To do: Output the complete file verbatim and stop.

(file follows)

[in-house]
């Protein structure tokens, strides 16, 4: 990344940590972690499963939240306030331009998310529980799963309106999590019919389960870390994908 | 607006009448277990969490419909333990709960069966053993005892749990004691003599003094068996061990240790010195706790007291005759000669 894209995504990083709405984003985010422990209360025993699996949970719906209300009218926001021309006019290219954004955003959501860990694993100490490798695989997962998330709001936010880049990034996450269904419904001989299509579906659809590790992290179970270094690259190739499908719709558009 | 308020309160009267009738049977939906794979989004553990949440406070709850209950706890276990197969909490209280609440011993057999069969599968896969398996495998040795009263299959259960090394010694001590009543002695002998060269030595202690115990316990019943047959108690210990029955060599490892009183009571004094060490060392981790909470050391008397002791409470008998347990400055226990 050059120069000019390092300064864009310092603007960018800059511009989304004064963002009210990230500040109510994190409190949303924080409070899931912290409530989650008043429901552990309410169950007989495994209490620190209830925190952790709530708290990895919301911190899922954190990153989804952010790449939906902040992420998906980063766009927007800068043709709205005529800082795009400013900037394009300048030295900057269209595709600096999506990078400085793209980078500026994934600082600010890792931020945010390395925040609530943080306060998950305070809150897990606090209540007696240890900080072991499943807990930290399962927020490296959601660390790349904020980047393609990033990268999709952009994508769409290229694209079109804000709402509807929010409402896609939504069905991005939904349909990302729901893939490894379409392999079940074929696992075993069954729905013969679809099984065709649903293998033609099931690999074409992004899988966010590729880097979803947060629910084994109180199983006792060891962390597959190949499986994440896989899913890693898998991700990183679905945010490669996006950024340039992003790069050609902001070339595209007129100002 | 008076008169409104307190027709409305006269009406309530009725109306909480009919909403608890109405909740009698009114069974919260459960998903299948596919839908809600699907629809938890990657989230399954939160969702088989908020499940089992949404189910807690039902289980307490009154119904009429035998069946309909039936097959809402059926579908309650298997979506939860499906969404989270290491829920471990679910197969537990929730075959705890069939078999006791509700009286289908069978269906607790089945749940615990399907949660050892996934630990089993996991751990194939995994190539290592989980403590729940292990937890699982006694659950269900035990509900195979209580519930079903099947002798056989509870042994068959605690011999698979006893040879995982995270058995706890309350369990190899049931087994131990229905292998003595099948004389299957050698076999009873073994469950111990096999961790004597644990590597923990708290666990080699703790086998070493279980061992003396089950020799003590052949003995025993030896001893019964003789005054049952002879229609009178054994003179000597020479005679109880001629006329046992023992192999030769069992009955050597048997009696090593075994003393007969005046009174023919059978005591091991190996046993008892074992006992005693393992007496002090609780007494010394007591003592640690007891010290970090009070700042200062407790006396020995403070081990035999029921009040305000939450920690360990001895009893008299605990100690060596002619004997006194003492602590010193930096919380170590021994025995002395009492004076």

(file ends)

[in-house]
């Protein structure tokens, strides 16, 4: 990344940590972690499963939240306030331009998310529980799963309106999590019919389960870390994908 | 607006009448277990969490419909333990709960069966053993005892749990004691003599003094068996061990240790010195706790007291005759000669 894209995504990083709405984003985010422990209360025993699996949970719906209300009218926001021309006019290219954004955003959501860990694993100490490798695989997962998330709001936010880049990034996450269904419904001989299509579906659809590790992290179970270094690259190739499908719709558009 | 308020309160009267009738049977939906794979989004553990949440406070709850209950706890276990197969909490209280609440011993057999069969599968896969398996495998040795009263299959259960090394010694001590009543002695002998060269030595202690115990316990019943047959108690210990029955060599490892009183009571004094060490060392981790909470050391008397002791409470008998347990400055226990 050059120069000019390092300064864009310092603007960018800059511009989304004064963002009210990230500040109510994190409190949303924080409070899931912290409530989650008043429901552990309410169950007989495994209490620190209830925190952790709530708290990895919301911190899922954190990153989804952010790449939906902040992420998906980063766009927007800068043709709205005529800082795009400013900037394009300048030295900057269209595709600096999506990078400085793209980078500026994934600082600010890792931020945010390395925040609530943080306060998950305070809150897990606090209540007696240890900080072991499943807990930290399962927020490296959601660390790349904020980047393609990033990268999709952009994508769409290229694209079109804000709402509807929010409402896609939504069905991005939904349909990302729901893939490894379409392999079940074929696992075993069954729905013969679809099984065709649903293998033609099931690999074409992004899988966010590729880097979803947060629910084994109180199983006792060891962390597959190949499986994440896989899913890693898998991700990183679905945010490669996006950024340039992003790069050609902001070339595209007129100002 | 008076008169409104307190027709409305006269009406309530009725109306909480009919909403608890109405909740009698009114069974919260459960998903299948596919839908809600699907629809938890990657989230399954939160969702088989908020499940089992949404189910807690039902289980307490009154119904009429035998069946309909039936097959809402059926579908309650298997979506939860499906969404989270290491829920471990679910197969537990929730075959705890069939078999006791509700009286289908069978269906607790089945749940615990399907949660050892996934630990089993996991751990194939995994190539290592989980403590729940292990937890699982006694659950269900035990509900195979209580519930079903099947002798056989509870042994068959605690011999698979006893040879995982995270058995706890309350369990190899049931087994131990229905292998003595099948004389299957050698076999009873073994469950111990096999961790004597644990590597923990708290666990080699703790086998070493279980061992003396089950020799003590052949003995025993030896001893019964003789005054049952002879229609009178054994003179000597020479005679109880001629006329046992023992192999030769069992009955050597048997009696090593075994003393007969005046009174023919059978005591091991190996046993008892074992006992005693393992007496002090609780007494010394007591003592640690007891010290970090009070700042200062407790006396020995403070081990035999029921009040305000939450920690360990001895009893008299605990100690060596002619004997006194003492602590010193930096919380170590021994025995002395009492004076």